I’ve been sick since Tuesday. I’m talking full on can’t get out of bed sick. So I spent most of this week watching Studio 60 on the Sunset Strip, Sports Night, and The West Wing. Aaron Sorkin is without a doubt my favorite writer. I will watch, read, or sit through anything that the man wrote. Even when I disagree with him, I enjoy the way he strings words together.
I google Sorkin from time to time to see if he has put out anything new. This evening I found this video of him appearing on CNN’s Parker Spitzer.
While I feel each and every point Sorkin made about the right-wing demagogue was accurate, the interview left me with the impression that promoting The Social Network was just an excuse to get on TV and bash on Palin (which I’m all for). The Social Network debuted in October, and the DVD isn’t coming out until January 11th; it’s odd timing for a promotion.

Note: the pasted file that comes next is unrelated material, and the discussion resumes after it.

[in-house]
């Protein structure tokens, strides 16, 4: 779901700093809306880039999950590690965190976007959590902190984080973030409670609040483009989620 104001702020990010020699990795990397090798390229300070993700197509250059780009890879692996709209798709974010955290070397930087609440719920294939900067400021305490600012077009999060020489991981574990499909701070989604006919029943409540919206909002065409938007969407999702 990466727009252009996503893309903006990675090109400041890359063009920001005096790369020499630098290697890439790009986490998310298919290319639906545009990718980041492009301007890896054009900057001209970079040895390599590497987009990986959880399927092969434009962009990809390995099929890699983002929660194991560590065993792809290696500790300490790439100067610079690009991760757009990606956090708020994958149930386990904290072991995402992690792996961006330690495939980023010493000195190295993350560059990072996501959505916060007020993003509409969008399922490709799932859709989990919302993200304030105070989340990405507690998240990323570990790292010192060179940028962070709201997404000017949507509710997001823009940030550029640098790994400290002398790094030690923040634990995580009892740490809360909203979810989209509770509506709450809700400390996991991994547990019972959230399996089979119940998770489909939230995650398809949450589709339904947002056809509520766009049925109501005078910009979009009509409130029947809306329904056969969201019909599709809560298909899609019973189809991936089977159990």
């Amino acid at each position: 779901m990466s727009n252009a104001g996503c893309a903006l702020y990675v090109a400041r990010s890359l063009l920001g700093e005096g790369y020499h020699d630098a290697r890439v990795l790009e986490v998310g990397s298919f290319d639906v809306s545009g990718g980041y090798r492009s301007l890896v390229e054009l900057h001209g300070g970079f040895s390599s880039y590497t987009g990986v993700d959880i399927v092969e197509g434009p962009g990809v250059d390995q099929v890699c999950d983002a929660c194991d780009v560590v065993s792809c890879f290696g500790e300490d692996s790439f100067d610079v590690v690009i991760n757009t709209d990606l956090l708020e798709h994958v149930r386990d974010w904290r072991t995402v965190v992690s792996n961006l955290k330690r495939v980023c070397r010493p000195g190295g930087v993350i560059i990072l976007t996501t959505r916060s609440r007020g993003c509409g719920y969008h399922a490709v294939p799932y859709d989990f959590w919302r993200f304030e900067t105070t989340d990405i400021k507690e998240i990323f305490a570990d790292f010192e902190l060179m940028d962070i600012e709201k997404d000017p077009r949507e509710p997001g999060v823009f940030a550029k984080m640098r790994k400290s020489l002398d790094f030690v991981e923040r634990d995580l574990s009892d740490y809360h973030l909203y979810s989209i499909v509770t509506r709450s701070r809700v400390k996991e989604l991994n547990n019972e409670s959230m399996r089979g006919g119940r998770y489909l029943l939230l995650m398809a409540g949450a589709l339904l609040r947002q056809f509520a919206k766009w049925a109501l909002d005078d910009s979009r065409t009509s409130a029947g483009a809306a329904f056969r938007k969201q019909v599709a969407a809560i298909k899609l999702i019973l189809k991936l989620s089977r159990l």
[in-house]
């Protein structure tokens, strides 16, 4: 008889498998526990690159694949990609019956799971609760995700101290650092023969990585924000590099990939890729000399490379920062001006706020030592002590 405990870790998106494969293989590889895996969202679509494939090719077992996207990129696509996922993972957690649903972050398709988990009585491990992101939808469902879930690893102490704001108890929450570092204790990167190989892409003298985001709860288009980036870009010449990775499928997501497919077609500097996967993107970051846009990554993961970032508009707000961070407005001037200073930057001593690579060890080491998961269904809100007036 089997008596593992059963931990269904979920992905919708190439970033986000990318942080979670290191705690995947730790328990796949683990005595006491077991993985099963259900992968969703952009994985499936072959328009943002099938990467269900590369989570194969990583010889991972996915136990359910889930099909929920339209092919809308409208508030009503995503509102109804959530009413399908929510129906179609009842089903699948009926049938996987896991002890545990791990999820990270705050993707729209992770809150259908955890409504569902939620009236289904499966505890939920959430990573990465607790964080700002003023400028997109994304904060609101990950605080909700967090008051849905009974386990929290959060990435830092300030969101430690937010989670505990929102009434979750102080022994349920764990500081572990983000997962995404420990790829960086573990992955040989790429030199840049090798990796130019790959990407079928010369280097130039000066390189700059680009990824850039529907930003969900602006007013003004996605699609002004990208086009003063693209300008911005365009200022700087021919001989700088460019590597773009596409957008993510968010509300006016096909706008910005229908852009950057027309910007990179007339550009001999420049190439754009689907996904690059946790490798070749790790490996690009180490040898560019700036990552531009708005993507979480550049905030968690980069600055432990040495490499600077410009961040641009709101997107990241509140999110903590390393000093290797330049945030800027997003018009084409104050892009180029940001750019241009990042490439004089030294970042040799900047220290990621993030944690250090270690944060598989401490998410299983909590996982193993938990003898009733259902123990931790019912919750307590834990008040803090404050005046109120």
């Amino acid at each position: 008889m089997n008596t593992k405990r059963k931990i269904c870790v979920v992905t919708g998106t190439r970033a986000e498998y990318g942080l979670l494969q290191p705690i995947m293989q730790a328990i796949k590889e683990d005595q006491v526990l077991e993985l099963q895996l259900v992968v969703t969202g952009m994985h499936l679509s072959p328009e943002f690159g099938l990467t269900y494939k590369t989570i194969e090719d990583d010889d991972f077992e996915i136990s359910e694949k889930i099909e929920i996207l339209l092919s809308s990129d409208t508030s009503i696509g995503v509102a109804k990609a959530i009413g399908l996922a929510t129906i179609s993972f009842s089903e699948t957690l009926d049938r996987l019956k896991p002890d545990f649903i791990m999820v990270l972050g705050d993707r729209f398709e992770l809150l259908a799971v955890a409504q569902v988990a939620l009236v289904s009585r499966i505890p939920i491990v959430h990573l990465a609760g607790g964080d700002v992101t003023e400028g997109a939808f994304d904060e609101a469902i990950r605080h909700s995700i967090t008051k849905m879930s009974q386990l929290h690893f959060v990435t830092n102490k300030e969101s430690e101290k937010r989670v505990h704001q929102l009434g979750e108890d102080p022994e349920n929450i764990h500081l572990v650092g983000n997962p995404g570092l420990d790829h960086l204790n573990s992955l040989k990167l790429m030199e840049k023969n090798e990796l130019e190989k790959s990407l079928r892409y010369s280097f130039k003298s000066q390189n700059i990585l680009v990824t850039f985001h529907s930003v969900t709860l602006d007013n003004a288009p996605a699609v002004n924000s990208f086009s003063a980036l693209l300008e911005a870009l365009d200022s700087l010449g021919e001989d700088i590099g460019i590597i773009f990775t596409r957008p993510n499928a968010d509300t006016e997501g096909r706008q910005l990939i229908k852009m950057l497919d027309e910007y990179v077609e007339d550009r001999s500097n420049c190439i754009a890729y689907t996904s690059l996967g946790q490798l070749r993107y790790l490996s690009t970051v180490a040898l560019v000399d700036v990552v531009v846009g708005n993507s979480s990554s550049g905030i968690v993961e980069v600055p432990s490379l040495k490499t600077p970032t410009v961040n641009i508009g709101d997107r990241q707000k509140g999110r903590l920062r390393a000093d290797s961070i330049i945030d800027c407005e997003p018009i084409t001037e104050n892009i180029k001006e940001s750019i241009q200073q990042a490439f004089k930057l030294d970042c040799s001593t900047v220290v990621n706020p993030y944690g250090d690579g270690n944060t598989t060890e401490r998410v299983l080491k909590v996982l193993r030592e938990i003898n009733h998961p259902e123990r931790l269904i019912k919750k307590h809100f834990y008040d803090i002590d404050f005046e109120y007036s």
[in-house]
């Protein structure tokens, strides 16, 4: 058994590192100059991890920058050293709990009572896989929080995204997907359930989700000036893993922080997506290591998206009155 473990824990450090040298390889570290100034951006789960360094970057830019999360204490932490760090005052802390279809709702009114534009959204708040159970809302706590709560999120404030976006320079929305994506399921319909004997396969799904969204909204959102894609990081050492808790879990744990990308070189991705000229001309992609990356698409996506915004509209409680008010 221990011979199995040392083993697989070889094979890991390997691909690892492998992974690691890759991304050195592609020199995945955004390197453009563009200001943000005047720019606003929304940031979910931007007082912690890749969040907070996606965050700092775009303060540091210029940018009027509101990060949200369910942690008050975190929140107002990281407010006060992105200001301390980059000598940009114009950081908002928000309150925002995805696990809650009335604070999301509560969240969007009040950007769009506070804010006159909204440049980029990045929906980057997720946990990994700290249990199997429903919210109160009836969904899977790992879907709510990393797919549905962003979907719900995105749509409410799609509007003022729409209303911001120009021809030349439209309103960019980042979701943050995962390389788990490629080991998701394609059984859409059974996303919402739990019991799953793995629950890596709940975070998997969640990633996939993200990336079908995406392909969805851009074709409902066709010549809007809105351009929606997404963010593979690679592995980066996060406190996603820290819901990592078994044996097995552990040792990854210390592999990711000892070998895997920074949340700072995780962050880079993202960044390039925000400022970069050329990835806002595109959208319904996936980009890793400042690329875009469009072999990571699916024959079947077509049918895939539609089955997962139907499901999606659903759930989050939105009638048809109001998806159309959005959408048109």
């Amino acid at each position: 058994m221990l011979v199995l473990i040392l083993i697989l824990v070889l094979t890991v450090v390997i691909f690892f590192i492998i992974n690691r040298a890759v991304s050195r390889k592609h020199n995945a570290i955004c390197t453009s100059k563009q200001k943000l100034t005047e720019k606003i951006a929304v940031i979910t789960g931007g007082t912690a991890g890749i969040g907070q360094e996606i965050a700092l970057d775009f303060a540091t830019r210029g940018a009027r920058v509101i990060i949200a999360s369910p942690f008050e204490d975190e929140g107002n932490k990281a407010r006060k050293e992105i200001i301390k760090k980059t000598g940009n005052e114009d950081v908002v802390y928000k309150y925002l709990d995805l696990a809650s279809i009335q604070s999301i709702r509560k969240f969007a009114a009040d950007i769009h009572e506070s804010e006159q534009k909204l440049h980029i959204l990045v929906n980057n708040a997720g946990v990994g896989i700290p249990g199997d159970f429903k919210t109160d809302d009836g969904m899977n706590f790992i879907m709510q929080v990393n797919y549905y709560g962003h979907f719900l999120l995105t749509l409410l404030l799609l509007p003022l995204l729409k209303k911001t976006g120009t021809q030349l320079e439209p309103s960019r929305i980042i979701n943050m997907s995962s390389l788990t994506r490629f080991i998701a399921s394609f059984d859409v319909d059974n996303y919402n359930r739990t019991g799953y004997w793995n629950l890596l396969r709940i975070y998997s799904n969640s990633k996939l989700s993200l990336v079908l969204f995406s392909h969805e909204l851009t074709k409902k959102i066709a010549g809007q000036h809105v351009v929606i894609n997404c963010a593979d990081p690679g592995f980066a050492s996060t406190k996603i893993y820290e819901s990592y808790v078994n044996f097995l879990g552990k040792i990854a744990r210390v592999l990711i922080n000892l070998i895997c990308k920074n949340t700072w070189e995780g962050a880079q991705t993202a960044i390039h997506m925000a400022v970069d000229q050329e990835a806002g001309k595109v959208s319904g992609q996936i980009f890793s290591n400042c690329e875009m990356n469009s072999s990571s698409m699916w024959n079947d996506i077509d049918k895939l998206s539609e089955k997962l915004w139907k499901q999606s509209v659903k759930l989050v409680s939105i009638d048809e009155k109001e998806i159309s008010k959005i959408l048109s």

What really bothers me about the interview was neither Sorkin, nor his arguments. The location, or rather the interviewer is what has me peeved.
Eliot Spitzer, Sarah Palin, and John McCain are three politicians who are emblematic of my much of my despair with the current state of American politics. McCain because I deeply believed in him for years, and in the end, he turned his back on damn near everything he claimed to stand for. Palin because she is a mean-spirited, attention grabbing, moron. Even if you agree with her position on issues, her unscripted statements don’t make a bit of sense. Spitzer because he is the worst kind of hypocrite.
Spitzer made a name for himself prosecuting prostitution rings as Attorney General of New York. Within three months of his term as Governor he resigned because he was outed for banging a prostitute. CNN chose to give the bastard his own television show presumably because they figured they could squeeze some ratings out of the disgraced former Governor.
Eliot Spitzer is the kind of guy who would have been an antagonist in a Sorkin script. I’m generally good at separating artists from their art, but I have to believe that Sorkin sees Spitzer for the scum he is, and I’m disappointed that he was willing to use the man’s show as a soapbox.